Budget, KC, Dallas, anthropologists, and the zen of Bill Murray
I get lots of emails from aspiring ed-policy wonks, so this first bullet is for that wayward crew. Understanding the annual federal-budget dance is key to your decent into wonkery. The pre-release, behind-the-scenes process is really quite interesting—e.g., negotiations between the Department, White House, OMB, and other associated agencies. That culminates in a series of documents (from formal congressional submissions to accessible fact sheets) that provide a picture of the administration’s priorities, or at least what the administration wants to public convey as its priorities. (This is just Phase 1; Congress takes over from here.) You might want to spend 30 minutes familiarizing yourself with these products and their contents—you can get your feet wet on this annual ritual and impress your friends at dinner parties! (“Once again, ED’s trying to make a go of TLIF, huh?”)
Per the budget request itself, the initial documents are generally purposely gauzy and vague; this is, after all, partially a public-relations exercise. So there’s only so much we can know until all of the gory details are released. But here are some quick thoughts: More for i3? Quietly chugging along but very interesting ARPA angle. Money for charter replications? Great, but how about the DCOSP? High school redesign? Start new schools, don’t remake old ones. Flat-line-formula grant programs (Title I, IDEA)? Meh. Another push for TLIF? I’m a TIF fan, and these changes are generally good with me. More turnaround money for dysfunctional districts? Egad.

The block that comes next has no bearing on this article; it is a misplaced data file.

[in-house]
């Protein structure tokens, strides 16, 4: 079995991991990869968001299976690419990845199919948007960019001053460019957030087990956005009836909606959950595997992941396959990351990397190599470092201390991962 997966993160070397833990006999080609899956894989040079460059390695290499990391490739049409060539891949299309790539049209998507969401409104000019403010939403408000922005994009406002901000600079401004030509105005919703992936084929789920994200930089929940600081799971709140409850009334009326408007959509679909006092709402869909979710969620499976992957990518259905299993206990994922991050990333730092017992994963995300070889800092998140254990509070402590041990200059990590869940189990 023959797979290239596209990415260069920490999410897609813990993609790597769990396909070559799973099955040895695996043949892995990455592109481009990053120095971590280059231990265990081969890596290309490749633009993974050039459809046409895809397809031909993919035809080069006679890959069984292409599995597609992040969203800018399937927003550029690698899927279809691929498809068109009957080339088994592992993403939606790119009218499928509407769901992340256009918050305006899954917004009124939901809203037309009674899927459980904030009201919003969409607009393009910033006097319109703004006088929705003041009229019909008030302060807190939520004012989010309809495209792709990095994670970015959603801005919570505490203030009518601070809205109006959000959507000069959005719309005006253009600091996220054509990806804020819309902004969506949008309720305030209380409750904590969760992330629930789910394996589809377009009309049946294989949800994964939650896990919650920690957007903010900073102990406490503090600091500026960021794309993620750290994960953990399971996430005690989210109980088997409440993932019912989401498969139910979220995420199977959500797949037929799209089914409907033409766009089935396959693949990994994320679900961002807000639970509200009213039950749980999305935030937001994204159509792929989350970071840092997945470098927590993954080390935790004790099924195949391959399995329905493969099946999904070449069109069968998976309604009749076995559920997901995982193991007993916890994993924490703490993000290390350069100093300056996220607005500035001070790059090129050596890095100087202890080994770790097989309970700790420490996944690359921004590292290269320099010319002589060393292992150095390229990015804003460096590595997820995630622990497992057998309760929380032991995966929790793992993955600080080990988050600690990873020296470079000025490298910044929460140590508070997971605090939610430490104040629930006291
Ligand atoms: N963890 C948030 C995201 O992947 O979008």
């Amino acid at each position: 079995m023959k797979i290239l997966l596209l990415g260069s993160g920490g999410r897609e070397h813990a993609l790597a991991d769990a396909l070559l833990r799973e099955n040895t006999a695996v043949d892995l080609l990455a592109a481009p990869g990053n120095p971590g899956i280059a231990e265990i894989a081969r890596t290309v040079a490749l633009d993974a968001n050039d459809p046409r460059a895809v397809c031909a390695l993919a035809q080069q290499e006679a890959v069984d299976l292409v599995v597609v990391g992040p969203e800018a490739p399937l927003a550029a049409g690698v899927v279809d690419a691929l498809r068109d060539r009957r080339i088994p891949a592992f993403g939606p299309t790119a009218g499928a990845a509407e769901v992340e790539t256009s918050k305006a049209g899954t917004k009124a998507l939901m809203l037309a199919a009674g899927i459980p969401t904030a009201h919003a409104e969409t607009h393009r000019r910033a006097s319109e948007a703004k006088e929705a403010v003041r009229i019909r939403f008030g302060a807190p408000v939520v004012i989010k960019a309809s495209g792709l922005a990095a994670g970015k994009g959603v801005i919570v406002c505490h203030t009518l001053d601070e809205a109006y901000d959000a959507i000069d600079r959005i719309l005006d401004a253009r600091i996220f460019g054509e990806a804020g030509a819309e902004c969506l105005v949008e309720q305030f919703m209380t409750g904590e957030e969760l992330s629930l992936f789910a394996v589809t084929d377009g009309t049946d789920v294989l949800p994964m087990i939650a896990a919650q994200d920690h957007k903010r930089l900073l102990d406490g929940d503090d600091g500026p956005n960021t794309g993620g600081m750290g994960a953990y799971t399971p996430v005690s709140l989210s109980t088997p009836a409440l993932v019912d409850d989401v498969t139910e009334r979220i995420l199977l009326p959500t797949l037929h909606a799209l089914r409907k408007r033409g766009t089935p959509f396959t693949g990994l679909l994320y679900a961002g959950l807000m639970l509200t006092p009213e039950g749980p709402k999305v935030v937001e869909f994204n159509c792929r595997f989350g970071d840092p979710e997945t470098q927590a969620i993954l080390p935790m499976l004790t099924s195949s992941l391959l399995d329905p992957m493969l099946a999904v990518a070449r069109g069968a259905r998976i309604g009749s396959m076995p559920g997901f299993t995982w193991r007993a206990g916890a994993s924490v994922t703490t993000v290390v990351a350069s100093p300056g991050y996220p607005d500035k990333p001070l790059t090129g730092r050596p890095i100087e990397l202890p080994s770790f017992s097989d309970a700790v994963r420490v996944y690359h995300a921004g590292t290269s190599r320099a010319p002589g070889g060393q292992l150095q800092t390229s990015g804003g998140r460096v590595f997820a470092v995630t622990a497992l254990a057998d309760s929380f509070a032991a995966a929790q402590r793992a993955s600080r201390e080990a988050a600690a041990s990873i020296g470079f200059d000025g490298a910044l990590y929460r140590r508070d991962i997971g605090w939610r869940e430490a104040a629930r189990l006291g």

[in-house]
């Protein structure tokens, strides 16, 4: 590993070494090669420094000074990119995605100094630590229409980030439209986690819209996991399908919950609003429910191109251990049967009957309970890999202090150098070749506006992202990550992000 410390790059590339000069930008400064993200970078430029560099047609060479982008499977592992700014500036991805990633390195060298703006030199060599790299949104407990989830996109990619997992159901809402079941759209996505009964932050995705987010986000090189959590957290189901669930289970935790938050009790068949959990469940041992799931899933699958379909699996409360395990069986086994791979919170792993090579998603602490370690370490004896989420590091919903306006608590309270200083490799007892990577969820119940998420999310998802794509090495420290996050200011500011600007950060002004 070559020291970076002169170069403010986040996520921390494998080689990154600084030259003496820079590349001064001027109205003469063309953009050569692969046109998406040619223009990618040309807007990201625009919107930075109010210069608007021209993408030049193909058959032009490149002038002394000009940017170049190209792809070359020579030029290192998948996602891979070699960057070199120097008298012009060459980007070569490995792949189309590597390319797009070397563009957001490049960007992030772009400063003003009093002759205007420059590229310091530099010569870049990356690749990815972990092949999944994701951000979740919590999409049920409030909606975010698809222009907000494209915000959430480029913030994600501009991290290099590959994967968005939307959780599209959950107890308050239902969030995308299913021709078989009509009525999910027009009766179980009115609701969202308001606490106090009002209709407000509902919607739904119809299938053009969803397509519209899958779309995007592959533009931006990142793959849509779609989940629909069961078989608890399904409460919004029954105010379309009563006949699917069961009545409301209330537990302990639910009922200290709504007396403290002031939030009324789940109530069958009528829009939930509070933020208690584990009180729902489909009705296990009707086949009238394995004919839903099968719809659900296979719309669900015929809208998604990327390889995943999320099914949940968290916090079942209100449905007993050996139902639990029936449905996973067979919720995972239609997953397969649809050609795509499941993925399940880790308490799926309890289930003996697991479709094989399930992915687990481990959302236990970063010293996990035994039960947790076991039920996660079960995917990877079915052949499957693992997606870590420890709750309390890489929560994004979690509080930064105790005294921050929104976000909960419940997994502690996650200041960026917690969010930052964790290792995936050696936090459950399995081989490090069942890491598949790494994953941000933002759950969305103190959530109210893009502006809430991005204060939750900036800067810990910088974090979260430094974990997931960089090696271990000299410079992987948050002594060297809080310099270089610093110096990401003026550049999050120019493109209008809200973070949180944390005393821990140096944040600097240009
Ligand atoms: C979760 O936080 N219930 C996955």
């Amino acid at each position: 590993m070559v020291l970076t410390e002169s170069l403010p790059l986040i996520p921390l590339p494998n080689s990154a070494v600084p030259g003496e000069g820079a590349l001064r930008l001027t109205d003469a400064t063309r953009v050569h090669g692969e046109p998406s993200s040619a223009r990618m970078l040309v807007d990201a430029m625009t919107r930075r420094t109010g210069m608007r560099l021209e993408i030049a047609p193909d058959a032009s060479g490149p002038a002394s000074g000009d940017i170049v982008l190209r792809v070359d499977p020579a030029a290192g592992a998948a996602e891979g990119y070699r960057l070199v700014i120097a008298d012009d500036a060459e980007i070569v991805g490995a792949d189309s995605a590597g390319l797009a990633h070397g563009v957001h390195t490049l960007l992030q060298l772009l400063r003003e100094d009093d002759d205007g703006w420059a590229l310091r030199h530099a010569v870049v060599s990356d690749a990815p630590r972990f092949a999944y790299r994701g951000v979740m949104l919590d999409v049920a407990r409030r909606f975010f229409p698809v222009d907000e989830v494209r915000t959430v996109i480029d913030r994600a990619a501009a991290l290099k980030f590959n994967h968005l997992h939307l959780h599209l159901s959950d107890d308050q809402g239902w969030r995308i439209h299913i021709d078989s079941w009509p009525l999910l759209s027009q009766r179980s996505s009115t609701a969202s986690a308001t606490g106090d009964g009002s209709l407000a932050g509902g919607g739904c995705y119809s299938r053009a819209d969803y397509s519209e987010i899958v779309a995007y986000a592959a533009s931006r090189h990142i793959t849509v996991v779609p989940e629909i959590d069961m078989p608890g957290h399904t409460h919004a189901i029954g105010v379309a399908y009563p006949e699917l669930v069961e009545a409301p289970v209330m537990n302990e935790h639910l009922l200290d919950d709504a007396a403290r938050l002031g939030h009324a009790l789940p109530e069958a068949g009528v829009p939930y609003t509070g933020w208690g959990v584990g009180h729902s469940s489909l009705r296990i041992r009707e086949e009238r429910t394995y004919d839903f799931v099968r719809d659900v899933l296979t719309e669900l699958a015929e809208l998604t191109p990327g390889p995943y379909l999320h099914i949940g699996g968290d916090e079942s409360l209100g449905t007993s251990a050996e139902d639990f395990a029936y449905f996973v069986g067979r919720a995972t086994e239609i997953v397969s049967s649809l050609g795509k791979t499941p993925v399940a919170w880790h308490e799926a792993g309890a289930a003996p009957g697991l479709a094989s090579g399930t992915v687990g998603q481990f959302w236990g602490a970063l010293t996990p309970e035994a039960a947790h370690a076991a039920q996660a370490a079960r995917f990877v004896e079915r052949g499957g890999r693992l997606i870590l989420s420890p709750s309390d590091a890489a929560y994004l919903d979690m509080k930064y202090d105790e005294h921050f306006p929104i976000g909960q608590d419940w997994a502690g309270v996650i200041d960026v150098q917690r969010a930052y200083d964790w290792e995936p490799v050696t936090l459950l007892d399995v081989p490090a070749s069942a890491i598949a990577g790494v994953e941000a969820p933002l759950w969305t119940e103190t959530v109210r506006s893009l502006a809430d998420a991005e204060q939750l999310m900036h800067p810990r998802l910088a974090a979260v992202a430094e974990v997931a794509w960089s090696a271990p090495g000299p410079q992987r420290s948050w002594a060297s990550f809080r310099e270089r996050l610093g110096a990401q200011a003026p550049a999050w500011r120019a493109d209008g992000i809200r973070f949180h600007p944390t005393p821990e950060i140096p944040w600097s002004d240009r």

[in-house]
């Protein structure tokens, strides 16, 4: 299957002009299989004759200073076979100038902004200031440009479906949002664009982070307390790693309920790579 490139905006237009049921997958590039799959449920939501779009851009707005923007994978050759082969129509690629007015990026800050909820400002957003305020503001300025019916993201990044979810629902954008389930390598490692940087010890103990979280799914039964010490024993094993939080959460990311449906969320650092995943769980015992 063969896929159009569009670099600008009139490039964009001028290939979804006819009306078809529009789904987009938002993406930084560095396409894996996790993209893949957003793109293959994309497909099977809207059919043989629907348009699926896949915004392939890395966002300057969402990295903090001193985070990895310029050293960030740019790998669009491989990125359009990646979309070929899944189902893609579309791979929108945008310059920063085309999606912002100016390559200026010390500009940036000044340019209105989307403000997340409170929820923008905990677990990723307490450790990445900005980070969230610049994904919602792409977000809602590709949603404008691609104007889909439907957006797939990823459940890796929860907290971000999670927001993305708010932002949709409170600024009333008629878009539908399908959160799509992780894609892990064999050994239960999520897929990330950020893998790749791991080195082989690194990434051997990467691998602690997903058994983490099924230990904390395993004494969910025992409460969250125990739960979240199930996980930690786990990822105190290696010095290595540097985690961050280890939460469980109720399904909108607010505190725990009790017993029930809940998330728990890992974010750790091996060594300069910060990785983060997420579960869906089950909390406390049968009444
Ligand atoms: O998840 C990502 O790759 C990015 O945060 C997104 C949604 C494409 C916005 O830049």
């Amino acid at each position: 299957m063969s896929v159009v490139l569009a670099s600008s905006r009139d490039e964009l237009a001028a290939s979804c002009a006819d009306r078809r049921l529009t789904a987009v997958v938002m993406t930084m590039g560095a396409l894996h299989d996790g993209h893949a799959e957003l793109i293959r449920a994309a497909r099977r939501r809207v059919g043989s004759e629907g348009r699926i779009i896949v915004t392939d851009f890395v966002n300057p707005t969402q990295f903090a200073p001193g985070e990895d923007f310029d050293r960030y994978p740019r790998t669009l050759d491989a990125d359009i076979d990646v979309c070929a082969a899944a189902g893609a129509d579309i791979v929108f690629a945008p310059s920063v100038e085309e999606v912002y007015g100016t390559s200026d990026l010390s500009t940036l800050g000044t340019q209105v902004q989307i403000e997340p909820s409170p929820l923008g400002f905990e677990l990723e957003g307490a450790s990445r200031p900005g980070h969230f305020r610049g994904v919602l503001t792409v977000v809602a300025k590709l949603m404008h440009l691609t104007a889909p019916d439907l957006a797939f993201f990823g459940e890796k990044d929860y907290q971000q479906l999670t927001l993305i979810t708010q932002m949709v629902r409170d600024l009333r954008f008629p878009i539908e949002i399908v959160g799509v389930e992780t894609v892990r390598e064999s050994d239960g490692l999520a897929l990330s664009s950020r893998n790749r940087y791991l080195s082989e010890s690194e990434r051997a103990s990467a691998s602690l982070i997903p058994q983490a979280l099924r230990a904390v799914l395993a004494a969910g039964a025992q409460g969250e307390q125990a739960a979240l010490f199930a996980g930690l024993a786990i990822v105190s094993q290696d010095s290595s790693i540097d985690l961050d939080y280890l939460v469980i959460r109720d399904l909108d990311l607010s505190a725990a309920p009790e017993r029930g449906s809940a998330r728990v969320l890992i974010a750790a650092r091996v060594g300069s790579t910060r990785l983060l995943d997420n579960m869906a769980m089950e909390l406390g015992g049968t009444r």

I met the co-founder of myEDmatch at a stop in Kansas City on my National Agitation Tour. It’s a fascinating innovation with all kinds of potential. If you’re a teacher looking for the perfect place to work, or if you just like to keep abreast of compelling developments in the field, give it a look.
I met Mike Miles a couple years ago when I was helping put together New Jersey’s teacher-evaluation pilot program. Miles was a superintendent of a small Colorado district and had developed a truly remarkable evaluation-development-compensation system; we learned a great deal from him. He recently moved on to lead Dallas’s giant school system. He has a remarkable background, and he’s a real talent; check out this article about his drive for great principals. I still believe strongly that the traditional urban school district is unfixable, even when great leaders like Miles are in charge. But I sure wish him luck.
Two recent articles in the Atlantic deserve a read. This piece about anthropology and ethnography in advertising research is fascinating, and it also rekindles a question I’ve had for some time. Though we’ve had reporters and educators write about high-performing high-poverty schools, we’ve never had (to my knowledge) this kind of forensic research done on these remarkable institutions. I do wonder what a trained anthropologist would say about what’s happening inside these schools. Second, if you like really good writing about unexpected topics (meaning you just really like good writing), read this piece about Groundhog Day.